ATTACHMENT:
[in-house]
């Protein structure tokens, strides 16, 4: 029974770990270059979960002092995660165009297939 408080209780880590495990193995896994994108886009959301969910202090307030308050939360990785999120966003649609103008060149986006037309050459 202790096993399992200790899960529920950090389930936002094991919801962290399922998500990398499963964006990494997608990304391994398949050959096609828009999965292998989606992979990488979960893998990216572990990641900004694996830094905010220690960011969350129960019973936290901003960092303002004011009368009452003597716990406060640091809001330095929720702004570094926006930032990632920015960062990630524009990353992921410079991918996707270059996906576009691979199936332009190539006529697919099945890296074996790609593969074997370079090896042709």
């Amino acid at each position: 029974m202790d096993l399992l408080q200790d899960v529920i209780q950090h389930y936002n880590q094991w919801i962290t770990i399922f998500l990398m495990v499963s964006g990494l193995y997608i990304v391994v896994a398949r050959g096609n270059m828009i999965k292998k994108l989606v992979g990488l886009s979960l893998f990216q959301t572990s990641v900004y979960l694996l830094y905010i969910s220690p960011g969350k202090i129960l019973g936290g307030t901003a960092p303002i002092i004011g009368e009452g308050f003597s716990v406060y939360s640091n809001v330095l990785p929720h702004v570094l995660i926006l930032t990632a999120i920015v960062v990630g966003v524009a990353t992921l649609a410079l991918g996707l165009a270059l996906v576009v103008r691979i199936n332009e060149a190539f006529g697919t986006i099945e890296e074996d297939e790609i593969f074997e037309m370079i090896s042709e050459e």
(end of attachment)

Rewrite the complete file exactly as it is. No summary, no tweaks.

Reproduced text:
[in-house]
């Protein structure tokens, strides 16, 4: 029974770990270059979960002092995660165009297939 408080209780880590495990193995896994994108886009959301969910202090307030308050939360990785999120966003649609103008060149986006037309050459 202790096993399992200790899960529920950090389930936002094991919801962290399922998500990398499963964006990494997608990304391994398949050959096609828009999965292998989606992979990488979960893998990216572990990641900004694996830094905010220690960011969350129960019973936290901003960092303002004011009368009452003597716990406060640091809001330095929720702004570094926006930032990632920015960062990630524009990353992921410079991918996707270059996906576009691979199936332009190539006529697919099945890296074996790609593969074997370079090896042709």
């Amino acid at each position: 029974m202790d096993l399992l408080q200790d899960v529920i209780q950090h389930y936002n880590q094991w919801i962290t770990i399922f998500l990398m495990v499963s964006g990494l193995y997608i990304v391994v896994a398949r050959g096609n270059m828009i999965k292998k994108l989606v992979g990488l886009s979960l893998f990216q959301t572990s990641v900004y979960l694996l830094y905010i969910s220690p960011g969350k202090i129960l019973g936290g307030t901003a960092p303002i002092i004011g009368e009452g308050f003597s716990v406060y939360s640091n809001v330095l990785p929720h702004v570094l995660i926006l930032t990632a999120i920015v960062v990630g966003v524009a990353t992921l649609a410079l991918g996707l165009a270059l996906v576009v103008r691979i199936n332009e060149a190539f006529g697919t986006i099945e890296e074996d297939e790609i593969f074997e037309m370079i090896s042709e050459e």